The main strength of our study lies in its large sample size and diverse patient characteristics. Using the SEER database allows us to analyze a large and diverse population with outstanding quality control. The catchment areas used in the SEER database were selected for their ability to maintain a high-quality cancer reporting system and for demographic characteristics that are representative of the US population as a whole. In the present study, patients with distant metastasis, T1 stage, unresectable tumors (stage IVB), and medical contraindication for surgery were excluded to match the inclusion and exclusion criteria for the VA Laryngeal Cancer Study and to ensure that patients had curable disease that could be treated by either therapeutic strategy.
Our study has several limitations. The SEER database does not provide information on chemotherapy. Consequently, it is unclear whether there were patients in the nonsurgical therapy group who were treated with radiation therapy alone instead of chemoradiation therapy. The SEER database does not provide TNM staging and AJCC stage groups for cases diagnosed prior to 2004, so these were reconstructed for these cases using the extent of disease classification. All cases were coded using the AJCC Cancer Staging Manual, 6th edition, criteria, which might be different from the staging edition used at the time of diagnosis. The SEER database does not provide information on certain factors that may affect survival, such as incomplete treatment, interrupted treatment sessions, and delay in initiating treatment.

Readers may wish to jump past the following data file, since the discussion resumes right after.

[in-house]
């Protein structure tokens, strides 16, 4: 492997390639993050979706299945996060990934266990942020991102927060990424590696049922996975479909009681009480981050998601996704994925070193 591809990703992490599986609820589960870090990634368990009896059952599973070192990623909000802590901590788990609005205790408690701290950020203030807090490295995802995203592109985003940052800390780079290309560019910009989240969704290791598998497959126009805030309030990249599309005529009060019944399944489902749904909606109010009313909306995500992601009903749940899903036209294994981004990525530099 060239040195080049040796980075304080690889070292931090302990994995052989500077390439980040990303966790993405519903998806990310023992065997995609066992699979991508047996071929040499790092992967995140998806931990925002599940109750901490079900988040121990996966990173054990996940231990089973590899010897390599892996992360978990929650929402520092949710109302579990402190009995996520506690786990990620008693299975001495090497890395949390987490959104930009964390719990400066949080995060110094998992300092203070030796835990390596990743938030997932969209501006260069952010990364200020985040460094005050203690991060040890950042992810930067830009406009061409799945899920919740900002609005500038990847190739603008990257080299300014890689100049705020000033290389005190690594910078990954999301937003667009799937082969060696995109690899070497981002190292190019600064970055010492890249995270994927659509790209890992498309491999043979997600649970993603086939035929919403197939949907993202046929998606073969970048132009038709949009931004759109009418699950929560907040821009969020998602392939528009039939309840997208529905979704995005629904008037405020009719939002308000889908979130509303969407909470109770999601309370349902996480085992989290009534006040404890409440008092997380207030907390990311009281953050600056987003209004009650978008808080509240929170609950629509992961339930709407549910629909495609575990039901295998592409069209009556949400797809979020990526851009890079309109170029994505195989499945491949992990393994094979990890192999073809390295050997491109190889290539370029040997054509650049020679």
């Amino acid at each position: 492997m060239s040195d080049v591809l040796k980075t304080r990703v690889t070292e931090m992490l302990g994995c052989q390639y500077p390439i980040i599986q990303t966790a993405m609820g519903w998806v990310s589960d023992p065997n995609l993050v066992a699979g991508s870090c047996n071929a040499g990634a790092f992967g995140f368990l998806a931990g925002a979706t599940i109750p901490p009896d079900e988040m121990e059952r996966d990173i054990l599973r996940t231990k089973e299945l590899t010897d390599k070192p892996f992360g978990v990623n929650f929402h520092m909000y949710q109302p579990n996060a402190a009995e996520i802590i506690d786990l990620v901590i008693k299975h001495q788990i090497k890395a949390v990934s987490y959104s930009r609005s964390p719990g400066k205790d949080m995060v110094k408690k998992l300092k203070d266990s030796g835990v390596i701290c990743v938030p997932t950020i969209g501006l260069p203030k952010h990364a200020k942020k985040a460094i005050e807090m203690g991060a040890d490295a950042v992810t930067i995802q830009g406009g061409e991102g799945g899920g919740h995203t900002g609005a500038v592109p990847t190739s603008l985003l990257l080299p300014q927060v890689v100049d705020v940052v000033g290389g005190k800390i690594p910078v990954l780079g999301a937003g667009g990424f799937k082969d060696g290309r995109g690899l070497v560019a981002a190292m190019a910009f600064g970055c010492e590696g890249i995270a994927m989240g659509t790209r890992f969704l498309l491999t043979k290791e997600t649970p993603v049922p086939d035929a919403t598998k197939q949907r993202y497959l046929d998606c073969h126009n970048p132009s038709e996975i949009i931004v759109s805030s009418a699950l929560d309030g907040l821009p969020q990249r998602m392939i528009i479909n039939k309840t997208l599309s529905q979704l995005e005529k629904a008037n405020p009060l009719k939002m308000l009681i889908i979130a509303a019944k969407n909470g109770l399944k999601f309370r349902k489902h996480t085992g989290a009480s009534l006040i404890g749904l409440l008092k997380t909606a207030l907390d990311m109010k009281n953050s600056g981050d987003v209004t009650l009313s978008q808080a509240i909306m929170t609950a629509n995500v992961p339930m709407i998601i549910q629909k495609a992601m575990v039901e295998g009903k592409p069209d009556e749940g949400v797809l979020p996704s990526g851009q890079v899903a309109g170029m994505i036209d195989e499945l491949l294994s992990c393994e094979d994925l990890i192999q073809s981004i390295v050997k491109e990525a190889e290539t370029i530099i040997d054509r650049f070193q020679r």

Organ preservation protocols have been shown to be as efficacious as surgical therapy for advanced laryngeal cancer. However, the findings of the present study suggest that they are not as effective as surgery in real-world clinical settings. Potential reasons for these findings include poor patient selection, inadequate follow-up, incomplete treatment, and interrupted treatment sessions. Patients need to be made aware of the modest but significant survival disadvantage associated with nonsurgical therapy as part of the shared decision-making process during treatment selection.
Submitted for Publication: May 16, 2014; final revision received June 23, 2014; accepted July 8, 2014.
Corresponding Author: Uchechukwu C. Megwalu, MD, MPH, Department of Otolaryngology–Head and Neck Surgery, Icahn School of Medicine at Mount Sinai, Queens Hospital Center, 82-68 164th St, Jamaica, NY 11432 (firstname.lastname@example.org).
Published Online: August 21, 2014. doi:10.1001/jamaoto.2014.1671.
Author Contributions: Dr Megwalu had full access to all of the data in the study and takes responsibility for the integrity of the data and the accuracy of the data analysis.
Study concept and design: Both authors.
Acquisition, analysis, or interpretation of data: Both authors.
Drafting of the manuscript: Megwalu.
Critical revision of the manuscript for important intellectual content: Both authors.
Statistical analysis: Megwalu.
Administrative, technical, or material support: Sikora.
Study supervision: Sikora.
Conflict of Interest Disclosures: None reported.